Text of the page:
Wildlife Biologist Trading Caribou for Wolverines
Wildlife management in the Last Frontier has changed considerably since Pat Valkenburg took a job as a state wildlife biologist with the Alaska Department of Fish and Game in 1977.
"All the field work back then was done by flying around in airplanes and walking around in the woods looking for whatever you could find--bones, hair, feces," he said, recalling his early days as a wildlife biologist in Alaska.
Nowadays, biologists use radiocollars, some with global positioning systems, to track the movements of individual animals on a daily, and even hourly, basis. Some biologists don't even have to leave their desk to track an animal's movements.
"Now you have collars that will uplink to satellites and send GPS locations to a satellite that can be downloaded," he said.
While he admits technology has opened the doors of wildlife management much wider, there are still times when Valkenburg yearns for the good old days of tromping through the woods looking for carcasses, like he did for two years in the Alaska Range while doing his thesis on grizzly bears north of Denali Park.
"It was a very inefficient way to get work done but I think it's absolutely critical that biologists do that at least once in their career," Valkenburg said. "You can't become a good naturalist by flying around in an airplane."
To be sure, Valkenburg has spent his fair share of time in the woods and on the tundra for the last 30 years, whether it be as a biologist, hunter, trapper or pilot.
"He spends a hell of a lot of time in the field on the job and on his own," said David Klein, a wildlife professor at the University of Alaska Fairbanks who has known Valkenburg for 30 years, first as a UAF graduate student and then as a a biologist for ADF&G.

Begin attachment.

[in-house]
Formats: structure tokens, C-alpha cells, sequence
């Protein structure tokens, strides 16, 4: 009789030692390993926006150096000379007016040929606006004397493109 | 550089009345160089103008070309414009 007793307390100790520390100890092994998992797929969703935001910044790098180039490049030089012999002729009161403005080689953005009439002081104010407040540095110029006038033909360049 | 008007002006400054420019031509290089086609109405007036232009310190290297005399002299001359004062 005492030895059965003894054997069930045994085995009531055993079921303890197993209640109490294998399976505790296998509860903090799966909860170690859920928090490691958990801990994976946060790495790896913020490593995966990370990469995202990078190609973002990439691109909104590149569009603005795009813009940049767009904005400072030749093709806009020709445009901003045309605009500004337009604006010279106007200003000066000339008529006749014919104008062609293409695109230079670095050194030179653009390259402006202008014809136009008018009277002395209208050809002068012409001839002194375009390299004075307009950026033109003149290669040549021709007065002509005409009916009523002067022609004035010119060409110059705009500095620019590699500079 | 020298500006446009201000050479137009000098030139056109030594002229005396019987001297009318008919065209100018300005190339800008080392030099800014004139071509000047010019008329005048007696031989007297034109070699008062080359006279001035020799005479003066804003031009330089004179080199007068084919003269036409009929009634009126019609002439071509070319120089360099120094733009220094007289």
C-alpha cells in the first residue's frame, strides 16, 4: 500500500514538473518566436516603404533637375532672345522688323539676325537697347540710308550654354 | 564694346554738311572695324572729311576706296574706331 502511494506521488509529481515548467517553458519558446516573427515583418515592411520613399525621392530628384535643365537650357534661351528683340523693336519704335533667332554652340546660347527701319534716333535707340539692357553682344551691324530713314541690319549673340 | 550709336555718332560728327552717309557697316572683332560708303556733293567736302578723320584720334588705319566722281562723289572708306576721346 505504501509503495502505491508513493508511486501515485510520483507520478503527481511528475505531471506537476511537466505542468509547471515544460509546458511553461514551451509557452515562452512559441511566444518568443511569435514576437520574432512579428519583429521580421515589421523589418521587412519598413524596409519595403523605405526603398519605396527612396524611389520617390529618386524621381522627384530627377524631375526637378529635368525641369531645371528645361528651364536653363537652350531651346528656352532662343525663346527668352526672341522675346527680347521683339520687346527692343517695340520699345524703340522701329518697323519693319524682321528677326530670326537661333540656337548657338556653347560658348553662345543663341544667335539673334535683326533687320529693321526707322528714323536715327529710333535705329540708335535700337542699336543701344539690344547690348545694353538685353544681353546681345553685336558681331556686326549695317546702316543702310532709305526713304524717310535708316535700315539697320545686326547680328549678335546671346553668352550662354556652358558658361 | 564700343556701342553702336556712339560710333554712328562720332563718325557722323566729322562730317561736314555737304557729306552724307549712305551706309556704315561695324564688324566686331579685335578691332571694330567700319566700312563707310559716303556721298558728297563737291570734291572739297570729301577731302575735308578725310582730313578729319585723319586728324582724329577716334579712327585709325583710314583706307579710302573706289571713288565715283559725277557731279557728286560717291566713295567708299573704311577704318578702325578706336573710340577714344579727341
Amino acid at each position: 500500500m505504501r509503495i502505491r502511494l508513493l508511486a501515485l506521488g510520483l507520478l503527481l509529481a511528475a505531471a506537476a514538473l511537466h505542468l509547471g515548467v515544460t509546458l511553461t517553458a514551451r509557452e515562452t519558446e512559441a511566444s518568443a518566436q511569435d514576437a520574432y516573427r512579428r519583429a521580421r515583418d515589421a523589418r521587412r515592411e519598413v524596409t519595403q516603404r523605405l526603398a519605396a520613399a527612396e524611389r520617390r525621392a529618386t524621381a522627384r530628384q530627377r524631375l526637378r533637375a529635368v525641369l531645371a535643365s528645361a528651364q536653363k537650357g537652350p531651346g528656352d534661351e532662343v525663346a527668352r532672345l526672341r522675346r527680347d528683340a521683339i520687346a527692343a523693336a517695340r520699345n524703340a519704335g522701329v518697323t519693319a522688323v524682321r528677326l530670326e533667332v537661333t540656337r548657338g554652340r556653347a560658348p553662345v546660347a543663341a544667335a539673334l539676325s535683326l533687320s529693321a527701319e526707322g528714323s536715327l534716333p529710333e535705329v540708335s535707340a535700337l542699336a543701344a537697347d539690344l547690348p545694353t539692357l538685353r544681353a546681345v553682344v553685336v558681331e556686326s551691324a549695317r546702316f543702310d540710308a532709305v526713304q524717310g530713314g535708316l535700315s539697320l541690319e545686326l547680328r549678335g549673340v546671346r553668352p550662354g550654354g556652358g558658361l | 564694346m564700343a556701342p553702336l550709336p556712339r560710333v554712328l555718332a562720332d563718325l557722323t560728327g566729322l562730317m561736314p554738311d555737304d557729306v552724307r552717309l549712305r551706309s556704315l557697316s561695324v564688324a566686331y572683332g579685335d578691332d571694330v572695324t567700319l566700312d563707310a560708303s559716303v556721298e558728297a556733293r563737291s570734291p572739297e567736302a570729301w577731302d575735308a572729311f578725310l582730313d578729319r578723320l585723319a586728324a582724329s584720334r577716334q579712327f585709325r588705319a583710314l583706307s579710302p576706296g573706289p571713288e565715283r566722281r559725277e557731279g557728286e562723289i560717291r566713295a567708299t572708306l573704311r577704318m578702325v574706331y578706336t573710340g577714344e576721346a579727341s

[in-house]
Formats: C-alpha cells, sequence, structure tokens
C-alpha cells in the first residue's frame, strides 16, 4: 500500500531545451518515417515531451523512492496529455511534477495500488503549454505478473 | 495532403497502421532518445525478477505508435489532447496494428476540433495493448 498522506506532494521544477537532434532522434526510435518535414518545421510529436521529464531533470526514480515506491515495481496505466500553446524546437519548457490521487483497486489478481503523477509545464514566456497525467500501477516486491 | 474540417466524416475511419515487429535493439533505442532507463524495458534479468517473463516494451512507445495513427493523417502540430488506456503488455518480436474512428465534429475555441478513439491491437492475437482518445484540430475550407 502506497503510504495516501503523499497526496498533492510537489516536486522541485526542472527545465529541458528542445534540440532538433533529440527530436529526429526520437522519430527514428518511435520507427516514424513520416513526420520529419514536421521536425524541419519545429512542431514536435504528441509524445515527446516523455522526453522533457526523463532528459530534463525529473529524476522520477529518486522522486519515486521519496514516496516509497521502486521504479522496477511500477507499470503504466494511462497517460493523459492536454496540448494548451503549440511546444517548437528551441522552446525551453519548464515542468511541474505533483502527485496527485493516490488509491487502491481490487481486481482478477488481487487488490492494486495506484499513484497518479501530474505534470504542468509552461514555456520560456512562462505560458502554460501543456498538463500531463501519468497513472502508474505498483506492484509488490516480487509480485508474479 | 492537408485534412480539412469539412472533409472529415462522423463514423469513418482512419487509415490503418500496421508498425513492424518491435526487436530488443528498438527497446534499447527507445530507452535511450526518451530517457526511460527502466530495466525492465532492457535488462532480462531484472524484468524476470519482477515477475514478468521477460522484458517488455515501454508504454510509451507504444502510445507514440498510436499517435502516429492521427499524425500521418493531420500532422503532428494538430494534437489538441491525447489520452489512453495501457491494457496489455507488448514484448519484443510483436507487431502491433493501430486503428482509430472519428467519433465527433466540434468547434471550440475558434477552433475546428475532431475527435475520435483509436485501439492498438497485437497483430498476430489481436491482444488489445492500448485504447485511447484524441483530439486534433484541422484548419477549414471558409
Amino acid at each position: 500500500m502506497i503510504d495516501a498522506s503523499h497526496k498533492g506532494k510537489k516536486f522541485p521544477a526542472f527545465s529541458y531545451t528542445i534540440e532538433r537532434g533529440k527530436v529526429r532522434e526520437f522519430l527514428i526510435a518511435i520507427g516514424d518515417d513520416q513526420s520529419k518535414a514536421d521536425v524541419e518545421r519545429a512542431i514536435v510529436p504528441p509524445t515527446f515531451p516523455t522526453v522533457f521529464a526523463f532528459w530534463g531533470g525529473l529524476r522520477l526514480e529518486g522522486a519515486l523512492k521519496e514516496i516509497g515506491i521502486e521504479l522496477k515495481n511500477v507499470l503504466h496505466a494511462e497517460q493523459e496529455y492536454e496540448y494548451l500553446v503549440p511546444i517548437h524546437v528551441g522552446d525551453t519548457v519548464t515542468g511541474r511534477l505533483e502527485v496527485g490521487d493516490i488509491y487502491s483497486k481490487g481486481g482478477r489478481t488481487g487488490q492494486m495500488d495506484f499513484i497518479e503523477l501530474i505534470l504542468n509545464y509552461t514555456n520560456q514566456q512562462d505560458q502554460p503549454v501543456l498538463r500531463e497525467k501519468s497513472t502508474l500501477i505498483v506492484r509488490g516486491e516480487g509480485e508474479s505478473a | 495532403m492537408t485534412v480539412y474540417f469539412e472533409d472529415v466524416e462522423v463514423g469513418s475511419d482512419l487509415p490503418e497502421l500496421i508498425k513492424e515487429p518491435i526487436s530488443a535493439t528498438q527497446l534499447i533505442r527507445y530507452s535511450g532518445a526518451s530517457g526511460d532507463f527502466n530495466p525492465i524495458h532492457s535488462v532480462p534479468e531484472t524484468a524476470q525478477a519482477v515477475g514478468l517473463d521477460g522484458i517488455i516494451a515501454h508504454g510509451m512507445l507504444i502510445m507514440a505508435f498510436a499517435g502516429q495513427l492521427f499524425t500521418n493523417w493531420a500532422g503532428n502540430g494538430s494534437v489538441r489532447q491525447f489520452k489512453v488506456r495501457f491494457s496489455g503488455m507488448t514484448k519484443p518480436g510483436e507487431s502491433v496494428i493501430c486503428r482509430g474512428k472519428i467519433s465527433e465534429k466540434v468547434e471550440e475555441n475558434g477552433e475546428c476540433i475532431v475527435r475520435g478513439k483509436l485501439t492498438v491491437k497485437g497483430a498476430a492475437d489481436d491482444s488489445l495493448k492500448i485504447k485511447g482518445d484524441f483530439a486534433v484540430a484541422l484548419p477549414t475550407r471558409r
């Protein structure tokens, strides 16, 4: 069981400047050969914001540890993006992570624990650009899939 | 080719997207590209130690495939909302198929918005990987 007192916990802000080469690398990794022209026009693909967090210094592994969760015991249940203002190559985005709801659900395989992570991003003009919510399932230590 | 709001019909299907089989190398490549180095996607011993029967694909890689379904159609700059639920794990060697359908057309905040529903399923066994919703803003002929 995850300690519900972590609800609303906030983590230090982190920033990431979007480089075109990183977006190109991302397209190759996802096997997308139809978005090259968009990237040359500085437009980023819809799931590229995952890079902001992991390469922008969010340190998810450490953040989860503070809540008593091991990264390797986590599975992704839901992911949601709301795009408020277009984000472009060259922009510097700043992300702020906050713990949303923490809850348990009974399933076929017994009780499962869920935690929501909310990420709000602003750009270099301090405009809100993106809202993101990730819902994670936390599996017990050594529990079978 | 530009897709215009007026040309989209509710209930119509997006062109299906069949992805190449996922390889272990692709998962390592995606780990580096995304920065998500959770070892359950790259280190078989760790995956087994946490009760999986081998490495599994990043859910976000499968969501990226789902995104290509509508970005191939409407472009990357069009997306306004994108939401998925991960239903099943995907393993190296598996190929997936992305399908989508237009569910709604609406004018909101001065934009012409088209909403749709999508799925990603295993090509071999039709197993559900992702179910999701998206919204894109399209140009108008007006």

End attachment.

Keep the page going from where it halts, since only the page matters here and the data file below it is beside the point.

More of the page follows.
Valkenburg, a skinny, bespectacled man who usually wears a pair of blue jeans, flannel shirt, X-Tra tuff neoprene boots and a faded, blue ADF&G ball cap, will have more time to spend in the woods starting in July. After studying caribou and wolves for all or parts of four decades in Alaska, Valkenburg is pulling the plug on a 26-year career as a state wildlife biologist so he can join his wife, fellow biologist Audrey Magoun, studying wolverines in Ontario next year.
"Audrey has always wanted to study furbearers," Valkenburg said of his wife. "To make this project work it needs someone based with an airplane."
Klein said the state will be hardpressed to fill the hole Valkenburg will leave.
"He's one of those top-notch guys that not only has good scientific capabilities but who is also a practical guy," said Klein, now a professor emeritus at UAF. "He's a good example of a person who takes advantage of new technology to get information you can't get any other way and at same time he's out there observing animals. He's a keen observer. He sees things other people would miss."
That's high praise for a guy who grew up on the outskirts of New York City and pursued a career in wildlife management only when his high school guidance counselor told him there was such a thing.